Here’s the rub, to me: Gobert is 28 years old. The contract will kick in for his age 29 season and four seasons will be in Gobert’s 30s. In the last decade, only two centers aged 30 or higher has made All-NBA: Tim Duncan in 2013-14 and Marc Gasol in 2014-15. Part of that is the rise of young centers in recent years. But another part is that centers don’t age gracefully in the modern NBA. Speed and athleticism is such a priority at the position for those who don’t pass or shoot well (Gobert does neither) that the fall can be exceedingly steep. Consider Roy Hibbert, Joakim Noah, Amar’e Stoudemire and Tyson Chandler (who has somehow stuck around). Injuries played a role there, too, and Gasol ended up being worth his large, late contract. But clearly it’s a major risk to pay Gobert this amount of money into his 30s given the track record and his limitations.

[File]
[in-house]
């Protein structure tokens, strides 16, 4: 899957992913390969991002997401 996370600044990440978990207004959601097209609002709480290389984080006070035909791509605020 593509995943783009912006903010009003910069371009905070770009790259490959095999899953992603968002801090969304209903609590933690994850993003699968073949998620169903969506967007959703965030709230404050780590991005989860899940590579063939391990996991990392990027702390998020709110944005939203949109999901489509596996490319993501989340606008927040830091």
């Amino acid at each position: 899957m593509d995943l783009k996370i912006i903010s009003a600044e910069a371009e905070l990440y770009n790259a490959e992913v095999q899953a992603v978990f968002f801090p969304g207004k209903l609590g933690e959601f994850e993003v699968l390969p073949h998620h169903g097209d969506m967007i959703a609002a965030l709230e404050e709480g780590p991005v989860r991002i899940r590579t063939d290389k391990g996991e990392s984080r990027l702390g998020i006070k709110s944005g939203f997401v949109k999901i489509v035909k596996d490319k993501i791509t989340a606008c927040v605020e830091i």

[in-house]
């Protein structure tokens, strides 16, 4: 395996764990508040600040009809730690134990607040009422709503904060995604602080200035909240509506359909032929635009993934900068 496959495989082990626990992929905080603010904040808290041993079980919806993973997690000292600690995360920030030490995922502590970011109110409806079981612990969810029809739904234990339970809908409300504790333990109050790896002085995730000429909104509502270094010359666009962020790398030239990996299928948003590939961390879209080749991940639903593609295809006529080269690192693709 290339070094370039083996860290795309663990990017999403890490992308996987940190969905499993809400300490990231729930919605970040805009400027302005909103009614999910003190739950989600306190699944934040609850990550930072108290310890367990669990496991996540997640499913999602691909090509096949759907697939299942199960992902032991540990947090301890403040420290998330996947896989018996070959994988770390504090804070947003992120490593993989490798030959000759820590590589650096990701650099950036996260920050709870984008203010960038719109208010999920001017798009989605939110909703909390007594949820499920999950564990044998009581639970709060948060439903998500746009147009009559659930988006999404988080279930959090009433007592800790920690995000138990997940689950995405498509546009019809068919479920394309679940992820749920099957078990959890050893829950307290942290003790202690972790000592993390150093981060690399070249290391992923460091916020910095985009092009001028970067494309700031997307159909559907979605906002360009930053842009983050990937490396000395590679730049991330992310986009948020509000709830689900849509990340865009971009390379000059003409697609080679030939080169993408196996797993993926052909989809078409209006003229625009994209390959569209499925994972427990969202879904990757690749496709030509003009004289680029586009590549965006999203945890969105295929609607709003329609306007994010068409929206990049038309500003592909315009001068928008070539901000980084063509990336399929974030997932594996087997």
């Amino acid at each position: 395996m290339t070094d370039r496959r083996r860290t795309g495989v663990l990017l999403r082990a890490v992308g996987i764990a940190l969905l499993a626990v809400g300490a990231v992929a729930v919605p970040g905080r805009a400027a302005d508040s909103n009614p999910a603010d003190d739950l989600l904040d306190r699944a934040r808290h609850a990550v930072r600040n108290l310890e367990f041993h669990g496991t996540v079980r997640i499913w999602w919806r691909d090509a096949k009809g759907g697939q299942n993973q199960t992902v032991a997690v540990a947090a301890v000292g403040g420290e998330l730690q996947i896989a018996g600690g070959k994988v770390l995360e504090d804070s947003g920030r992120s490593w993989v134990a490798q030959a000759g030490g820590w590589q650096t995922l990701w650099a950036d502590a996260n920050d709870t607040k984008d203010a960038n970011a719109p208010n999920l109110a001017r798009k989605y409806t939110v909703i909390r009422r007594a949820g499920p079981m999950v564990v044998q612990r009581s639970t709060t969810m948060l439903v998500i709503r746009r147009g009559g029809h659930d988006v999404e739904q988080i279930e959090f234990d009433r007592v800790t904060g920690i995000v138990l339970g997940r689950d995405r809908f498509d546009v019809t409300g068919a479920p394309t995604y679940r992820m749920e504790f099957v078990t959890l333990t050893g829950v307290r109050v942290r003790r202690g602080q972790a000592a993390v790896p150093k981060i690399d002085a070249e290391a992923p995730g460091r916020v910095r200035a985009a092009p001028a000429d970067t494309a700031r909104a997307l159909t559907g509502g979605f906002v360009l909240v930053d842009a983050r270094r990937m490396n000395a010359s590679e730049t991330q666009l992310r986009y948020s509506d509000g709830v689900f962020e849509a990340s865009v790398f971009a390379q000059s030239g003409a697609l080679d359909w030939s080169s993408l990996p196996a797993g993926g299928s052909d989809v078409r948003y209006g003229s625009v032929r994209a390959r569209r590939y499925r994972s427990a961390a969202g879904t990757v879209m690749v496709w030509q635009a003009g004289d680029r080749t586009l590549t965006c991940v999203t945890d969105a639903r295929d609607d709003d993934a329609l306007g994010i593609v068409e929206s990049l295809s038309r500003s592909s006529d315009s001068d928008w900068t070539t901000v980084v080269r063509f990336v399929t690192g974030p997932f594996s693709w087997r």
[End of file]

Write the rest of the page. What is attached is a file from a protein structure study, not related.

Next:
The other side of it is that the Jazz can’t risk falling short too many more times before Donovan Mitchell starts wondering if his chance at competing for titles is elsewhere. Gobert helps you win lots of games without taking the ball out of Mitchell’s hands. While there has been well-documented drama between the two, they are compatible basketball stars. Losing Gobert doesn’t help you keep Mitchell.
The 2021 free agent class, meanwhile, is losing its luster quickly. Pray for the teams that horded cap space.
Here are the predictions GMIB subscribers made last week. Interesting results!
Will the season at any point be unexpectedly paused for at least three days due to COVID-19?
53% of respondents said yes, 47% said no.
Luka Doncic was the overwhelming leader at 46%. He’s also tops on the Vegas odds lists. No. 2 was Anthony Davis (12%) followed by Kevin Durant at 11% and Giannis Antetokounmpo at 9%.
I took a weighted average of each respondents’ predictions and spit out the final tally. These results weren’t too surprising. Nos. 2-4 were bunched up really close. Big drop-offs between Nos. 6 and 7 (surprising to me) and Nos. 12 and 13 (not so surprising).